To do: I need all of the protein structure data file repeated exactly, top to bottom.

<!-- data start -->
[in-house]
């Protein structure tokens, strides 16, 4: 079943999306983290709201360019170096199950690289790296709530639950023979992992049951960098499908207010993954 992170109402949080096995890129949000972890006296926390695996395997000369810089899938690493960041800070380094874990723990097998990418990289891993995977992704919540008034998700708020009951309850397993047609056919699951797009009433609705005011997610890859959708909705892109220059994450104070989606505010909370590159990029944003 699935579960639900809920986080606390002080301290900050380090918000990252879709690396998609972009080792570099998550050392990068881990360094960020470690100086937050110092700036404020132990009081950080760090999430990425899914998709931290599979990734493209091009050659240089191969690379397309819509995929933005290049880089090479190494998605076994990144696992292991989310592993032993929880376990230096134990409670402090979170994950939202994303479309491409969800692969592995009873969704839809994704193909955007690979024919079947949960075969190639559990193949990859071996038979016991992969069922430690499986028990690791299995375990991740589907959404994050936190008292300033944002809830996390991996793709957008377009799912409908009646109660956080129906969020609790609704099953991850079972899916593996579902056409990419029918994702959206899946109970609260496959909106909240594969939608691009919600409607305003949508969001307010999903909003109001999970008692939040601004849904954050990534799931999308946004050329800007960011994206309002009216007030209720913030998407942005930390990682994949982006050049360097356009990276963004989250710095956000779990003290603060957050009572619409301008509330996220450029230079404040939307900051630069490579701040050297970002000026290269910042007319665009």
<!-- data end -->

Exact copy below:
[in-house]
């Protein structure tokens, strides 16, 4: 079943999306983290709201360019170096199950690289790296709530639950023979992992049951960098499908207010993954 992170109402949080096995890129949000972890006296926390695996395997000369810089899938690493960041800070380094874990723990097998990418990289891993995977992704919540008034998700708020009951309850397993047609056919699951797009009433609705005011997610890859959708909705892109220059994450104070989606505010909370590159990029944003 699935579960639900809920986080606390002080301290900050380090918000990252879709690396998609972009080792570099998550050392990068881990360094960020470690100086937050110092700036404020132990009081950080760090999430990425899914998709931290599979990734493209091009050659240089191969690379397309819509995929933005290049880089090479190494998605076994990144696992292991989310592993032993929880376990230096134990409670402090979170994950939202994303479309491409969800692969592995009873969704839809994704193909955007690979024919079947949960075969190639559990193949990859071996038979016991992969069922430690499986028990690791299995375990991740589907959404994050936190008292300033944002809830996390991996793709957008377009799912409908009646109660956080129906969020609790609704099953991850079972899916593996579902056409990419029918994702959206899946109970609260496959909106909240594969939608691009919600409607305003949508969001307010999903909003109001999970008692939040601004849904954050990534799931999308946004050329800007960011994206309002009216007030209720913030998407942005930390990682994949982006050049360097356009990276963004989250710095956000779990003290603060957050009572619409301008509330996220450029230079404040939307900051630069490579701040050297970002000026290269910042007319665009």